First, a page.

ADDIS ABABA, Nov. 14 (Xinhua) -- The United Nations Economic Commission for Africa (ECA) on Thursday urged African countries to exert concerted efforts to tackle the adverse effects of climate change on Africa's marine ecosystem.
The statement was made by Said Adejumobi, Director of the ECA's Southern Africa Office, as he called on the African continent to "reap maximum benefits of utilizing its aquatic and marine ecosystems and associated resources for sustainable socio-economic development."
"It is important to address the threats and challenges to our marine ecosystem arising from climate change and man-made environmental pressures and challenges including the dumping of plastic wastes in the ocean and pollution," an ECA statement issued quoted Adejumobi as saying on Thursday.
The ECA, through its Blue Economy Handbook that was launched back in 2016, advocates for "a multi-sectoral approach to the development of the blue economy."
The ECA also emphasized the crucial need to mainstream climate change and environmental sustainability dimensions into existing and new blue economy sub-regional and national policies, plans and relevant legislation so as to realize the full potential of the blue economy in Africa.
The ECA's call came ahead of an upcoming high-level policy dialogue, which is slated from November 18 to 19 under the theme "Blue Economy, Climate Change and Environmental Sustainability."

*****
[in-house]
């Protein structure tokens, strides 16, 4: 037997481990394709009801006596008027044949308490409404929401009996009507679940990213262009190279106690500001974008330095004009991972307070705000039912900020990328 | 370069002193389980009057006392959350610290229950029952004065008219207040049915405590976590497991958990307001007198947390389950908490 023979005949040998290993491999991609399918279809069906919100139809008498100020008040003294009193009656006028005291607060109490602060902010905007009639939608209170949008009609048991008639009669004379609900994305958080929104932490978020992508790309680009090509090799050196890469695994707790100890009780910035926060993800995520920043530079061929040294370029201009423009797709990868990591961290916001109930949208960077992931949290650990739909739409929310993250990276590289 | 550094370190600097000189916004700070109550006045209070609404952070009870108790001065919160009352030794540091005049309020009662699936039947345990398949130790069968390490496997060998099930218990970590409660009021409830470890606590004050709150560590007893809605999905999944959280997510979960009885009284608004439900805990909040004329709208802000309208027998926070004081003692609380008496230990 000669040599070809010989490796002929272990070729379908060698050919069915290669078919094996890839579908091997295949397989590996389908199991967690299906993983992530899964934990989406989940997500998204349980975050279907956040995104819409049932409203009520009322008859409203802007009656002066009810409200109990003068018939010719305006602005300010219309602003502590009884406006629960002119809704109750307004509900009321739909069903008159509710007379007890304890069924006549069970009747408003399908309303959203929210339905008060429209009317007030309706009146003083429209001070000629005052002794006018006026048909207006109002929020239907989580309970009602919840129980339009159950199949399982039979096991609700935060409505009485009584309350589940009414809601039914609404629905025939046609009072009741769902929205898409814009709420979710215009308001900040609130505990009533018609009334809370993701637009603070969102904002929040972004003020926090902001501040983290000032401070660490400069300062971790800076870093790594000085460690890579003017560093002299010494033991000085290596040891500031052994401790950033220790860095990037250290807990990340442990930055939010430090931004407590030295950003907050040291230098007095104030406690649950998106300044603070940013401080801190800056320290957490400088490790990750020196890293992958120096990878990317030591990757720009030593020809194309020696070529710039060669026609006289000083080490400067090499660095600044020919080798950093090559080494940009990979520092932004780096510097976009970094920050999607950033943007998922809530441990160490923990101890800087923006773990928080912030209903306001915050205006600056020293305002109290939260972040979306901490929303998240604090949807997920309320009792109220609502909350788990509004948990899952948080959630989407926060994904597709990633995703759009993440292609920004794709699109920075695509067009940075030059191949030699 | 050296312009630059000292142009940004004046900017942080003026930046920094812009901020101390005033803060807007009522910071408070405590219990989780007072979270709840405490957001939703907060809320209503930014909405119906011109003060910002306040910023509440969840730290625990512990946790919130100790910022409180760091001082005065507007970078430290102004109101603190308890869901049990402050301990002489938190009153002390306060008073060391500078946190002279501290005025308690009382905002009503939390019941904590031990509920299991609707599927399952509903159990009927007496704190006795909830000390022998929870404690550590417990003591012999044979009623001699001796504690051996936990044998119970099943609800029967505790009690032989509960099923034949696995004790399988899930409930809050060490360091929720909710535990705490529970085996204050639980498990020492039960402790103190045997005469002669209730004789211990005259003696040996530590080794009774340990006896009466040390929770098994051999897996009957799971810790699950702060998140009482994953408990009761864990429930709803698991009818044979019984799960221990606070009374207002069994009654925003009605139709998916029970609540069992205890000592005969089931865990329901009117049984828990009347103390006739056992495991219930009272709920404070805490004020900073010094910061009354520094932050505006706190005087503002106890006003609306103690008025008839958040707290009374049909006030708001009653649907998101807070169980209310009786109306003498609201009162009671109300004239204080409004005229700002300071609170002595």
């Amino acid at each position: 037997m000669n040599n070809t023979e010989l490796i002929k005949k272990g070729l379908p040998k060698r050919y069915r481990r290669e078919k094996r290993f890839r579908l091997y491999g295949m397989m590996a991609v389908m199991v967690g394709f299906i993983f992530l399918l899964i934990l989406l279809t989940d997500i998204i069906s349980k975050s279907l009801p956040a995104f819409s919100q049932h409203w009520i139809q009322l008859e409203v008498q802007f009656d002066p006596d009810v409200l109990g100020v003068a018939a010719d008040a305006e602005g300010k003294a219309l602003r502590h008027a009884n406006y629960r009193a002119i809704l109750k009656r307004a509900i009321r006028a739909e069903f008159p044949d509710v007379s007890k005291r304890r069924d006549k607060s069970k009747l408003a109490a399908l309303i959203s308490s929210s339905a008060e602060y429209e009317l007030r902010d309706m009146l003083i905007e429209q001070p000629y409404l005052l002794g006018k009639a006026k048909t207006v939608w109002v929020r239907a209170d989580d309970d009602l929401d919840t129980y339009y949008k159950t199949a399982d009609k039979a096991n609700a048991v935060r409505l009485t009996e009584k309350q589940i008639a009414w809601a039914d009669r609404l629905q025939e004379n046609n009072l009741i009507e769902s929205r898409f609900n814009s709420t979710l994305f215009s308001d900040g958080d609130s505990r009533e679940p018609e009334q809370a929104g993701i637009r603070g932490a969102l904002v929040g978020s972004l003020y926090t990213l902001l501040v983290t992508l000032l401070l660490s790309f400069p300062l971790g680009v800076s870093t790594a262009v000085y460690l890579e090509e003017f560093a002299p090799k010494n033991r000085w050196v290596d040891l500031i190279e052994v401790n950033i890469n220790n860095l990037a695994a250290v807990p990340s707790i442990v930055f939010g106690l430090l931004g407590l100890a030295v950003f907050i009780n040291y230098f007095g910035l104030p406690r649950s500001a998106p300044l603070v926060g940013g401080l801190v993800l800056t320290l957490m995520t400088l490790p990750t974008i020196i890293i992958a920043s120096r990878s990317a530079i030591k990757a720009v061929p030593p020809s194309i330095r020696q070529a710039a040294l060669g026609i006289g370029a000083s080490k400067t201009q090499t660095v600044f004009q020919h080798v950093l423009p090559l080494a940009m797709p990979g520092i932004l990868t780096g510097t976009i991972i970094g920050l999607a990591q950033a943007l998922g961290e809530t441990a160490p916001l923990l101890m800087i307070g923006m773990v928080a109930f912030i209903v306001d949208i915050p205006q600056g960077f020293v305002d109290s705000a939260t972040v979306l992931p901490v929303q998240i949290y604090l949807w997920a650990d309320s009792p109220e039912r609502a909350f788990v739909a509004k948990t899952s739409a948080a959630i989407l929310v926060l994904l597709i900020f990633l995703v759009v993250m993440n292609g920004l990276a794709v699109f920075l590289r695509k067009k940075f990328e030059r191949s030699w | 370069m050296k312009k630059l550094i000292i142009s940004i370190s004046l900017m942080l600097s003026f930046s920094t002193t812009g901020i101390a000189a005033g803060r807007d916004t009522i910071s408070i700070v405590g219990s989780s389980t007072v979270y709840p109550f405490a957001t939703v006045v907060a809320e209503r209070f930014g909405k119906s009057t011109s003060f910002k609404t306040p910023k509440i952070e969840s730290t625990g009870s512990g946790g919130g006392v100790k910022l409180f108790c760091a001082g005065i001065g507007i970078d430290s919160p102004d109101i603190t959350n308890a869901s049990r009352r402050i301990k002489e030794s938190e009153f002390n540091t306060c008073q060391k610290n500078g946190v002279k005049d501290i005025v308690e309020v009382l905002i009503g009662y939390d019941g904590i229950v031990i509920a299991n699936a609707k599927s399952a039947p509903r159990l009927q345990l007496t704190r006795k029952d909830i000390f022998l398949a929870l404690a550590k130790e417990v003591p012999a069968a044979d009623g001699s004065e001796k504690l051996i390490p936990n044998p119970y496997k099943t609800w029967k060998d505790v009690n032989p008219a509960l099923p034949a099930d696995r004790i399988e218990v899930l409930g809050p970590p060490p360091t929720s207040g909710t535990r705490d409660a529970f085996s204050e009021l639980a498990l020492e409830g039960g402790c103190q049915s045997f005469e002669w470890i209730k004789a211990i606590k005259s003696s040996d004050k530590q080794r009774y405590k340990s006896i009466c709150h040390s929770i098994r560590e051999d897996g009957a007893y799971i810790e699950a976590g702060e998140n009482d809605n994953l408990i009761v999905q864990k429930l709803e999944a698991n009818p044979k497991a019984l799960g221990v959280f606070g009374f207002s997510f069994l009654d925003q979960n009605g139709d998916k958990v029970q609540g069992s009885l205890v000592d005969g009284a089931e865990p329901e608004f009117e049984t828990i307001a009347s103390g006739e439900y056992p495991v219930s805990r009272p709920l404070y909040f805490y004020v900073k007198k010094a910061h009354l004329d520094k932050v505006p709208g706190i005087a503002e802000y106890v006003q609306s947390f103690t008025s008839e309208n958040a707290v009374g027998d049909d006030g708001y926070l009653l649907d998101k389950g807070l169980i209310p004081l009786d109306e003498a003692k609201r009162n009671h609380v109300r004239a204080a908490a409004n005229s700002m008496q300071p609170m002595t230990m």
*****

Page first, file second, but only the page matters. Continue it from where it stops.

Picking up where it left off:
The high-level meeting, which is said to be a follow-up to a recent study on the nexus between the blue economy, inclusive industrialization and economic development, will focus on "the current threats to the blue economy arising from climate change and environmental issues and challenges, which pose serious risks to the viability, sustainability and economic value of the ocean economy," an ECA statement issued Thursday read.
Senior government officials drawn from Angola, Comoros, Kenya, Madagascar, Mauritius, Mozambique, Namibia, Seychelles and South Africa will take part in the high-level policy dialogue, it was noted.
It will also bring together representatives of various international, continental and regional organizations including the African Union (AU), various UN agencies, as well as Secretariats of the Intergovernmental Authority on Development (IGAD), the Common Market for Eastern and Southern Africa (COMESA) as well as the Southern African Development Community (SADC), among others.
The high-level dialogue is also expected to review some of the measures that will enable coastal and small island states to cope effectively, creatively and sustainably with environmental changes as well mitigating impacts and threats to marine ecosystems and coastal resources.